Adobe Photoshop is the industry standard tool for working with digital images of any kind. Images may originate from a digital camera, from scans, from stock photo libraries, from existing Web-ready artwork, or even graphics that are created purely in Photoshop.
Photoshop has a tremendous breadth of uses in various industries ranging from photographers to graphic artists. The program is so flexible, it is is used for both adjusting photographs and creating graphic elements.
As a beginning-level study, this tutorial will primarily focus on the photography aspects of the program as used in a journalistic sense.
What Adobe Photoshop can do:*
- Crop or resize images
- Adjust tonal properties such as lightening a dark image
- Color correction of images
- Dust and scratch removal
- "Improve" photos that might just look OK
- Sharpening and improving clarity
- Opening or saving in a variety of file formats
What Adobe Photoshopt cannot do:
- Make a very blurry photograph clear
- Increase the size of a very small image found on the Web to a large one with no quality loss
- Salvaging a bad photo that is very dark, or even worse, very bright (It can improve some photos, but it is limited in its abilities to salvage poor-quality photos)
* Photoshop can actually do quite a bit more than these listed items, but for the purposes of this tutorial the focus will be using the program as a photography tool in a journalistic sense.
First, let's get familiar with the general Photoshop layout.
The Adobe Photoshop workspace is highly customizable for all of the various situations in which different industries might use the program. Therefore, it's easy to change things around in such a way that the program is nearly unrecognizable. A good way to stay consistent with the images we show when following this tutorial is to change the layout to the default mode.
On the top options bar, click the button for Workspace on the right and choose "Default Workspace."
This will arrange the windows and various "palettes" to a default setting. Notice, this menu gives other default layout options, including options to save a particular layout. This is especially useful for computers that are shared by multiple people.
Now let's take a look at the top options bar:
This options bar is just below the main menu on Mac computers. The thing to know about this particular part of the workspace is that it is contextual in nature. That means the options displayed will change depending on which tool you're on. In the example image above, the options for the Selection tool are displayed. As you click through the different tools, different options pertaining to each of those tools will be given.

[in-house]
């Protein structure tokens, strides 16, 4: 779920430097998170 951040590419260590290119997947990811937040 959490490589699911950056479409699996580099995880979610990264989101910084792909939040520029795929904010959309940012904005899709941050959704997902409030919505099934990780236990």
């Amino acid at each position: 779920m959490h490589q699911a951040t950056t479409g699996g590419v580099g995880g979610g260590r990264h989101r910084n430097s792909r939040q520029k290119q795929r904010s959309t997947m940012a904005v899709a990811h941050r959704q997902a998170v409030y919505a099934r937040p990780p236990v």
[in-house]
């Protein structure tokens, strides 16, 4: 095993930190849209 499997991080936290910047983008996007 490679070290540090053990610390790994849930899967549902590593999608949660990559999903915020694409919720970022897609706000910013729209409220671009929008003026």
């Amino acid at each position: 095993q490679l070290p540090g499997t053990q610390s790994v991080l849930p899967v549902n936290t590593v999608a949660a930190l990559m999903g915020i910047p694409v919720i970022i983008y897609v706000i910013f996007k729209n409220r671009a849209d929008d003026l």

Photoshop is well-known for its standard tools pallet. Many of the icons used for the tools in Photoshop have become industry standards across all types of software. Video editing, sound editing, Web design and many other types of software share the same symbols used in the tools palette.
(This tool palette image might look slightly different than your computer in the sense that there are two rows of tools as opposed to one. This was done intentionally so the example image could fit in this tutorial.)
One thing to notice about each of these tools is the small triangle in the lower right hand corner on each of the buttons. That small arrow signifies that there is more than one tool to choose from in that button.
To reveal the other options, click and hold down the button and a small window will pop up offering additional tools.
The crop tool is used to cut off a portion of your photo. This is one possible way to make a photo smaller. There are other options which allow you to resize the image as you crop. The crop tool is one of the few tools that doesn't have any hidden tools beneath it.
The lasso tool is used to select a specific part of a photo. Use this tool to draw a shape on your photo, which will form a selection marquee (sometimes called "marching ants"). Now any adjustments you make will only affect this portion of the photograph. When you click and hold this button, several other selection tools are displayed, which give you varying methods of making your selection.
The text tool is pretty intuitive. It allows you to add text to your image. The text tool can be used in one of two ways. You can click once on your image using the text tool to type lined text, or you can click-and-drag in order to create a text box which allows you to format the space your text occupies. Any text placed on your image will become part of your image once you save the document for Web publication.
The dodge and burn tools are a throwback to the days of darkroom printing. In a darkroom, using a piece of cardboard to shield (dodge) light from the photographic paper would cause it to lighten. Or, making a hole shape with one's hands could force light into a particular area to darken (burn) the image in a particular area. These tools allow you to do just that. Notice the options bar settings at the top. The opacity setting in particular allows you to gradually implement these tools.